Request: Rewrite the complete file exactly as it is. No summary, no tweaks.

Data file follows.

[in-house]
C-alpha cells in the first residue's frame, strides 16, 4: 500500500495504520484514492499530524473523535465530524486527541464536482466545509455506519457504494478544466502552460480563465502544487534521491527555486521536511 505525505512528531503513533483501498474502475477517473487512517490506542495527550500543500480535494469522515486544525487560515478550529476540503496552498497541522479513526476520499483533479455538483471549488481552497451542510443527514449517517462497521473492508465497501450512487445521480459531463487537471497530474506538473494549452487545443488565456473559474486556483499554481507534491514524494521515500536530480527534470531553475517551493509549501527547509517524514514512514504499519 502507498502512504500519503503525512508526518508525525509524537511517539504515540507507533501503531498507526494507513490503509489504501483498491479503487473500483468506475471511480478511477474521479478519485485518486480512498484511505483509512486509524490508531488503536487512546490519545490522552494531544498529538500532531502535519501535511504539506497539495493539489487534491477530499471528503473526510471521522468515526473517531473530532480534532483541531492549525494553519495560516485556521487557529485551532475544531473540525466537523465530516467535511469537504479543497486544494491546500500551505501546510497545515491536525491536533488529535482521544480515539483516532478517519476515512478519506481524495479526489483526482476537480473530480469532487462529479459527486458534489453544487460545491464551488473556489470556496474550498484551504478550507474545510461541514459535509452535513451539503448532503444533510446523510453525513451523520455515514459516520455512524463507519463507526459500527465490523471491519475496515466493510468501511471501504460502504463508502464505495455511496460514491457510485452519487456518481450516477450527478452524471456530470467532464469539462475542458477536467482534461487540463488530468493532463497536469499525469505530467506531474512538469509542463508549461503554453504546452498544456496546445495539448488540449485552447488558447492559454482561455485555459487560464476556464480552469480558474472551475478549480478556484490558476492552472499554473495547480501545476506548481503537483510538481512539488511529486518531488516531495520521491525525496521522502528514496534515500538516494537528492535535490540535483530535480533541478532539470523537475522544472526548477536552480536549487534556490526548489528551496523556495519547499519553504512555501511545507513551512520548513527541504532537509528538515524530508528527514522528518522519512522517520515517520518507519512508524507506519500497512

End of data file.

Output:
[in-house]
C-alpha cells in the first residue's frame, strides 16, 4: 500500500495504520484514492499530524473523535465530524486527541464536482466545509455506519457504494478544466502552460480563465502544487534521491527555486521536511 505525505512528531503513533483501498474502475477517473487512517490506542495527550500543500480535494469522515486544525487560515478550529476540503496552498497541522479513526476520499483533479455538483471549488481552497451542510443527514449517517462497521473492508465497501450512487445521480459531463487537471497530474506538473494549452487545443488565456473559474486556483499554481507534491514524494521515500536530480527534470531553475517551493509549501527547509517524514514512514504499519 502507498502512504500519503503525512508526518508525525509524537511517539504515540507507533501503531498507526494507513490503509489504501483498491479503487473500483468506475471511480478511477474521479478519485485518486480512498484511505483509512486509524490508531488503536487512546490519545490522552494531544498529538500532531502535519501535511504539506497539495493539489487534491477530499471528503473526510471521522468515526473517531473530532480534532483541531492549525494553519495560516485556521487557529485551532475544531473540525466537523465530516467535511469537504479543497486544494491546500500551505501546510497545515491536525491536533488529535482521544480515539483516532478517519476515512478519506481524495479526489483526482476537480473530480469532487462529479459527486458534489453544487460545491464551488473556489470556496474550498484551504478550507474545510461541514459535509452535513451539503448532503444533510446523510453525513451523520455515514459516520455512524463507519463507526459500527465490523471491519475496515466493510468501511471501504460502504463508502464505495455511496460514491457510485452519487456518481450516477450527478452524471456530470467532464469539462475542458477536467482534461487540463488530468493532463497536469499525469505530467506531474512538469509542463508549461503554453504546452498544456496546445495539448488540449485552447488558447492559454482561455485555459487560464476556464480552469480558474472551475478549480478556484490558476492552472499554473495547480501545476506548481503537483510538481512539488511529486518531488516531495520521491525525496521522502528514496534515500538516494537528492535535490540535483530535480533541478532539470523537475522544472526548477536552480536549487534556490526548489528551496523556495519547499519553504512555501511545507513551512520548513527541504532537509528538515524530508528527514522528518522519512522517520515517520518507519512508524507506519500497512